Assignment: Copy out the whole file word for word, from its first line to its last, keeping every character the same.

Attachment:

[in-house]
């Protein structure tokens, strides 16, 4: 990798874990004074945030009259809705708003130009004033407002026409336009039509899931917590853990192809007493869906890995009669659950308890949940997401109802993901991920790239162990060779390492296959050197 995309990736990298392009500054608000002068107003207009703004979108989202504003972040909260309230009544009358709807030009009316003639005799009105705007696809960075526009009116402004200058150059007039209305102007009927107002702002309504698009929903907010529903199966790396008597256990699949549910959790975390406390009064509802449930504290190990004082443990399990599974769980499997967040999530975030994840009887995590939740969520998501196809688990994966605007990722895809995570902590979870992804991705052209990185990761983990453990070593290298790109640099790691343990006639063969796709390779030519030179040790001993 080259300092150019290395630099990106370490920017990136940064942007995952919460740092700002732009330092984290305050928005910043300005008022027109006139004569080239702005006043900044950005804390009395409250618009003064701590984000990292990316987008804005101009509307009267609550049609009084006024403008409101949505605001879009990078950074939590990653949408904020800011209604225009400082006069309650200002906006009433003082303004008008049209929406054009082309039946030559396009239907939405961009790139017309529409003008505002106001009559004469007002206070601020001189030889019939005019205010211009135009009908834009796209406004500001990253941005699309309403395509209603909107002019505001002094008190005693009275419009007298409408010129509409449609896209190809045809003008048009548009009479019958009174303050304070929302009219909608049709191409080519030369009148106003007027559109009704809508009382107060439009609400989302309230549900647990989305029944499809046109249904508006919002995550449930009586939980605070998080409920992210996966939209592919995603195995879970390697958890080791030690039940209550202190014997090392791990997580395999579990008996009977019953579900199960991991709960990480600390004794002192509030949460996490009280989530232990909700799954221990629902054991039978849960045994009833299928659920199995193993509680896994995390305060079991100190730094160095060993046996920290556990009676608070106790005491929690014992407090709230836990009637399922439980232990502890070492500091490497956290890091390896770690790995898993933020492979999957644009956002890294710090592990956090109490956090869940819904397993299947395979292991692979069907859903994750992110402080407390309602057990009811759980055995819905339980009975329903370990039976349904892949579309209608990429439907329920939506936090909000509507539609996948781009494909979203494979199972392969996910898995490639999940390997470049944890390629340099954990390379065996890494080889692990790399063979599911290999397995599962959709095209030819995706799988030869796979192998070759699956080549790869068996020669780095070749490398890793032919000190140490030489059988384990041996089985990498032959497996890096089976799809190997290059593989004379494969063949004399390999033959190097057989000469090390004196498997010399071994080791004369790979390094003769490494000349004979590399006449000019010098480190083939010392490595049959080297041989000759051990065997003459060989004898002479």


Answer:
[in-house]
């Protein structure tokens, strides 16, 4: 990798874990004074945030009259809705708003130009004033407002026409336009039509899931917590853990192809007493869906890995009669659950308890949940997401109802993901991920790239162990060779390492296959050197 995309990736990298392009500054608000002068107003207009703004979108989202504003972040909260309230009544009358709807030009009316003639005799009105705007696809960075526009009116402004200058150059007039209305102007009927107002702002309504698009929903907010529903199966790396008597256990699949549910959790975390406390009064509802449930504290190990004082443990399990599974769980499997967040999530975030994840009887995590939740969520998501196809688990994966605007990722895809995570902590979870992804991705052209990185990761983990453990070593290298790109640099790691343990006639063969796709390779030519030179040790001993 080259300092150019290395630099990106370490920017990136940064942007995952919460740092700002732009330092984290305050928005910043300005008022027109006139004569080239702005006043900044950005804390009395409250618009003064701590984000990292990316987008804005101009509307009267609550049609009084006024403008409101949505605001879009990078950074939590990653949408904020800011209604225009400082006069309650200002906006009433003082303004008008049209929406054009082309039946030559396009239907939405961009790139017309529409003008505002106001009559004469007002206070601020001189030889019939005019205010211009135009009908834009796209406004500001990253941005699309309403395509209603909107002019505001002094008190005693009275419009007298409408010129509409449609896209190809045809003008048009548009009479019958009174303050304070929302009219909608049709191409080519030369009148106003007027559109009704809508009382107060439009609400989302309230549900647990989305029944499809046109249904508006919002995550449930009586939980605070998080409920992210996966939209592919995603195995879970390697958890080791030690039940209550202190014997090392791990997580395999579990008996009977019953579900199960991991709960990480600390004794002192509030949460996490009280989530232990909700799954221990629902054991039978849960045994009833299928659920199995193993509680896994995390305060079991100190730094160095060993046996920290556990009676608070106790005491929690014992407090709230836990009637399922439980232990502890070492500091490497956290890091390896770690790995898993933020492979999957644009956002890294710090592990956090109490956090869940819904397993299947395979292991692979069907859903994750992110402080407390309602057990009811759980055995819905339980009975329903370990039976349904892949579309209608990429439907329920939506936090909000509507539609996948781009494909979203494979199972392969996910898995490639999940390997470049944890390629340099954990390379065996890494080889692990790399063979599911290999397995599962959709095209030819995706799988030869796979192998070759699956080549790869068996020669780095070749490398890793032919000190140490030489059988384990041996089985990498032959497996890096089976799809190997290059593989004379494969063949004399390999033959190097057989000469090390004196498997010399071994080791004369790979390094003769490494000349004979590399006449000019010098480190083939010392490595049959080297041989000759051990065997003459060989004898002479």